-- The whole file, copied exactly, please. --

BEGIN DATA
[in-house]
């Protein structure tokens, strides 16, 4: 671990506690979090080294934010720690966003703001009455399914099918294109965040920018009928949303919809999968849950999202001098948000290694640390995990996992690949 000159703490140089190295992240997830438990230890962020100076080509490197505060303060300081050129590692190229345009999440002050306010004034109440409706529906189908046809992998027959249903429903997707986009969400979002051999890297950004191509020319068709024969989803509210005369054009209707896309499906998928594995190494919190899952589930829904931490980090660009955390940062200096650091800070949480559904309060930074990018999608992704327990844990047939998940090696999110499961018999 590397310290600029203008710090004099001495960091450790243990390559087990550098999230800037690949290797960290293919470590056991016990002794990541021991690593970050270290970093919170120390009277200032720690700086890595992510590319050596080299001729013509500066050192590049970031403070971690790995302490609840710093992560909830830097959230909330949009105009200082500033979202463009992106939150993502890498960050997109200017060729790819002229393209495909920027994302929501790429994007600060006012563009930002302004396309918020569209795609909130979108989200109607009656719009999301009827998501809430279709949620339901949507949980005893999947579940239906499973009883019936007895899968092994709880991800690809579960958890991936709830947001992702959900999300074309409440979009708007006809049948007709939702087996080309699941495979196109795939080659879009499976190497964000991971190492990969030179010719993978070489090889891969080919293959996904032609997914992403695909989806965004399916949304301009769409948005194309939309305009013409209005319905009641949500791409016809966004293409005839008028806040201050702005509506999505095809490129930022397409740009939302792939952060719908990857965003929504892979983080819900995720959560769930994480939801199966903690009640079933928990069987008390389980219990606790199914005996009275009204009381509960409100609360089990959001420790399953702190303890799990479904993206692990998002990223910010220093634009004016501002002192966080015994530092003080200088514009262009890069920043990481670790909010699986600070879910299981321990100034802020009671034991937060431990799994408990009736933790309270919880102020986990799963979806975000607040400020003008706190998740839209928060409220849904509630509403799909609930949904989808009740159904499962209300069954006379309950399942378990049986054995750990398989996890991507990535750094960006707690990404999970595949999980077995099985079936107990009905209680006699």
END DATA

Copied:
[in-house]
């Protein structure tokens, strides 16, 4: 671990506690979090080294934010720690966003703001009455399914099918294109965040920018009928949303919809999968849950999202001098948000290694640390995990996992690949 000159703490140089190295992240997830438990230890962020100076080509490197505060303060300081050129590692190229345009999440002050306010004034109440409706529906189908046809992998027959249903429903997707986009969400979002051999890297950004191509020319068709024969989803509210005369054009209707896309499906998928594995190494919190899952589930829904931490980090660009955390940062200096650091800070949480559904309060930074990018999608992704327990844990047939998940090696999110499961018999 590397310290600029203008710090004099001495960091450790243990390559087990550098999230800037690949290797960290293919470590056991016990002794990541021991690593970050270290970093919170120390009277200032720690700086890595992510590319050596080299001729013509500066050192590049970031403070971690790995302490609840710093992560909830830097959230909330949009105009200082500033979202463009992106939150993502890498960050997109200017060729790819002229393209495909920027994302929501790429994007600060006012563009930002302004396309918020569209795609909130979108989200109607009656719009999301009827998501809430279709949620339901949507949980005893999947579940239906499973009883019936007895899968092994709880991800690809579960958890991936709830947001992702959900999300074309409440979009708007006809049948007709939702087996080309699941495979196109795939080659879009499976190497964000991971190492990969030179010719993978070489090889891969080919293959996904032609997914992403695909989806965004399916949304301009769409948005194309939309305009013409209005319905009641949500791409016809966004293409005839008028806040201050702005509506999505095809490129930022397409740009939302792939952060719908990857965003929504892979983080819900995720959560769930994480939801199966903690009640079933928990069987008390389980219990606790199914005996009275009204009381509960409100609360089990959001420790399953702190303890799990479904993206692990998002990223910010220093634009004016501002002192966080015994530092003080200088514009262009890069920043990481670790909010699986600070879910299981321990100034802020009671034991937060431990799994408990009736933790309270919880102020986990799963979806975000607040400020003008706190998740839209928060409220849904509630509403799909609930949904989808009740159904499962209300069954006379309950399942378990049986054995750990398989996890991507990535750094960006707690990404999970595949999980077995099985079936107990009905209680006699």